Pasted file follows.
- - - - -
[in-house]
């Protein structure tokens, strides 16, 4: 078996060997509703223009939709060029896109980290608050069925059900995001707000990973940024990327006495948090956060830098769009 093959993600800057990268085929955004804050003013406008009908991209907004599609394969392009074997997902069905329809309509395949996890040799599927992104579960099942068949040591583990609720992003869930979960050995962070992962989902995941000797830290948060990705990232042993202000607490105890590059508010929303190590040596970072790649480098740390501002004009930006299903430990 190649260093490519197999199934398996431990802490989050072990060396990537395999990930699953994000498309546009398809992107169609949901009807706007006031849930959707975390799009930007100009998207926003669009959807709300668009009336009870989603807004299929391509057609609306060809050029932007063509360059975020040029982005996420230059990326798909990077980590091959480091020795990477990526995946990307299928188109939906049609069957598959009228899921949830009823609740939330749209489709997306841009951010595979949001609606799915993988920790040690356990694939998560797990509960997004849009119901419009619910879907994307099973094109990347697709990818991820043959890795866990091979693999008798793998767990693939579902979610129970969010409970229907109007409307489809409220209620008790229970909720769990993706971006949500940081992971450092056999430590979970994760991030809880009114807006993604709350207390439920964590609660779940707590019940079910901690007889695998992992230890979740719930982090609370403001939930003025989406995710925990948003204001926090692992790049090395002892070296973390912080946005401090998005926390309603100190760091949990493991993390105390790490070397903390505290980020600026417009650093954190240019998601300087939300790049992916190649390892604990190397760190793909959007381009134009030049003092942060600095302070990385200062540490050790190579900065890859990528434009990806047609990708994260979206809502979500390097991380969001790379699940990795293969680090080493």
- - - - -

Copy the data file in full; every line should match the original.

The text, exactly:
[in-house]
């Protein structure tokens, strides 16, 4: 078996060997509703223009939709060029896109980290608050069925059900995001707000990973940024990327006495948090956060830098769009 093959993600800057990268085929955004804050003013406008009908991209907004599609394969392009074997997902069905329809309509395949996890040799599927992104579960099942068949040591583990609720992003869930979960050995962070992962989902995941000797830290948060990705990232042993202000607490105890590059508010929303190590040596970072790649480098740390501002004009930006299903430990 190649260093490519197999199934398996431990802490989050072990060396990537395999990930699953994000498309546009398809992107169609949901009807706007006031849930959707975390799009930007100009998207926003669009959807709300668009009336009870989603807004299929391509057609609306060809050029932007063509360059975020040029982005996420230059990326798909990077980590091959480091020795990477990526995946990307299928188109939906049609069957598959009228899921949830009823609740939330749209489709997306841009951010595979949001609606799915993988920790040690356990694939998560797990509960997004849009119901419009619910879907994307099973094109990347697709990818991820043959890795866990091979693999008798793998767990693939579902979610129970969010409970229907109007409307489809409220209620008790229970909720769990993706971006949500940081992971450092056999430590979970994760991030809880009114807006993604709350207390439920964590609660779940707590019940079910901690007889695998992992230890979740719930982090609370403001939930003025989406995710925990948003204001926090692992790049090395002892070296973390912080946005401090998005926390309603100190760091949990493991993390105390790490070397903390505290980020600026417009650093954190240019998601300087939300790049992916190649390892604990190397760190793909959007381009134009030049003092942060600095302070990385200062540490050790190579900065890859990528434009990806047609990708994260979206809502979500390097991380969001790379699940990795293969680090080493």